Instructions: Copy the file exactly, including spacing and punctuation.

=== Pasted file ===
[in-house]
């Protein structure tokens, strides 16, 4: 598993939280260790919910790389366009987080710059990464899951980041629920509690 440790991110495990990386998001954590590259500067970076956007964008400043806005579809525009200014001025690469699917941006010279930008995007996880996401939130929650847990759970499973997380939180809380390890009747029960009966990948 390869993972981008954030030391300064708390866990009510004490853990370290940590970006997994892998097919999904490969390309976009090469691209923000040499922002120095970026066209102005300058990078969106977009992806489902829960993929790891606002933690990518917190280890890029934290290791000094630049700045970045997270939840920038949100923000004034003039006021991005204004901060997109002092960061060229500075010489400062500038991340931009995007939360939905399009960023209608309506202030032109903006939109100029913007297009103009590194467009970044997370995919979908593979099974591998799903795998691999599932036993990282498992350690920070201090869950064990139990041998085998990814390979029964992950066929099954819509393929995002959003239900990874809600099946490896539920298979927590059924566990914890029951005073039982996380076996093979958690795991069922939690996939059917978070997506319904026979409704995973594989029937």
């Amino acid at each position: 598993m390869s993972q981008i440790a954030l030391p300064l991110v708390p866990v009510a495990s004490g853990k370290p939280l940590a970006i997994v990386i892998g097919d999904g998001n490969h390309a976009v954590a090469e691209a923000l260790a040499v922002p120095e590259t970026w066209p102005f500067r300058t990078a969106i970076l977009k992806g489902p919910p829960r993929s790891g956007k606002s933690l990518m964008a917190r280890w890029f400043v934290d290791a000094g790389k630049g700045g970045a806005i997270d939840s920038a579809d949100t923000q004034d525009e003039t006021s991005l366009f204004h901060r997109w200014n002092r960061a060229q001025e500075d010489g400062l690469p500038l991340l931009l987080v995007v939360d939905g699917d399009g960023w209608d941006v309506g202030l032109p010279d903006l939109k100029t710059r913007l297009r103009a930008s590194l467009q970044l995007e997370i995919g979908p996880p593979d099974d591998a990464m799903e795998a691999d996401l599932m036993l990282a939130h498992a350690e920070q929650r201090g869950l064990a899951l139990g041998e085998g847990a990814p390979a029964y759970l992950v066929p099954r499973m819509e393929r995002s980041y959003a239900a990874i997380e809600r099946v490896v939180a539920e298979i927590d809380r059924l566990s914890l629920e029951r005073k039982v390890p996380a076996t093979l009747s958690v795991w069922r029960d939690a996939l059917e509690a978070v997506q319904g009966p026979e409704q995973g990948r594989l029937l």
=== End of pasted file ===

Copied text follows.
[in-house]
């Protein structure tokens, strides 16, 4: 598993939280260790919910790389366009987080710059990464899951980041629920509690 440790991110495990990386998001954590590259500067970076956007964008400043806005579809525009200014001025690469699917941006010279930008995007996880996401939130929650847990759970499973997380939180809380390890009747029960009966990948 390869993972981008954030030391300064708390866990009510004490853990370290940590970006997994892998097919999904490969390309976009090469691209923000040499922002120095970026066209102005300058990078969106977009992806489902829960993929790891606002933690990518917190280890890029934290290791000094630049700045970045997270939840920038949100923000004034003039006021991005204004901060997109002092960061060229500075010489400062500038991340931009995007939360939905399009960023209608309506202030032109903006939109100029913007297009103009590194467009970044997370995919979908593979099974591998799903795998691999599932036993990282498992350690920070201090869950064990139990041998085998990814390979029964992950066929099954819509393929995002959003239900990874809600099946490896539920298979927590059924566990914890029951005073039982996380076996093979958690795991069922939690996939059917978070997506319904026979409704995973594989029937």
């Amino acid at each position: 598993m390869s993972q981008i440790a954030l030391p300064l991110v708390p866990v009510a495990s004490g853990k370290p939280l940590a970006i997994v990386i892998g097919d999904g998001n490969h390309a976009v954590a090469e691209a923000l260790a040499v922002p120095e590259t970026w066209p102005f500067r300058t990078a969106i970076l977009k992806g489902p919910p829960r993929s790891g956007k606002s933690l990518m964008a917190r280890w890029f400043v934290d290791a000094g790389k630049g700045g970045a806005i997270d939840s920038a579809d949100t923000q004034d525009e003039t006021s991005l366009f204004h901060r997109w200014n002092r960061a060229q001025e500075d010489g400062l690469p500038l991340l931009l987080v995007v939360d939905g699917d399009g960023w209608d941006v309506g202030l032109p010279d903006l939109k100029t710059r913007l297009r103009a930008s590194l467009q970044l995007e997370i995919g979908p996880p593979d099974d591998a990464m799903e795998a691999d996401l599932m036993l990282a939130h498992a350690e920070q929650r201090g869950l064990a899951l139990g041998e085998g847990a990814p390979a029964y759970l992950v066929p099954r499973m819509e393929r995002s980041y959003a239900a990874i997380e809600r099946v490896v939180a539920e298979i927590d809380r059924l566990s914890l629920e029951r005073k039982v390890p996380a076996t093979l009747s958690v795991w069922r029960d939690a996939l059917e509690a978070v997506q319904g009966p026979e409704q995973g990948r594989l029937l």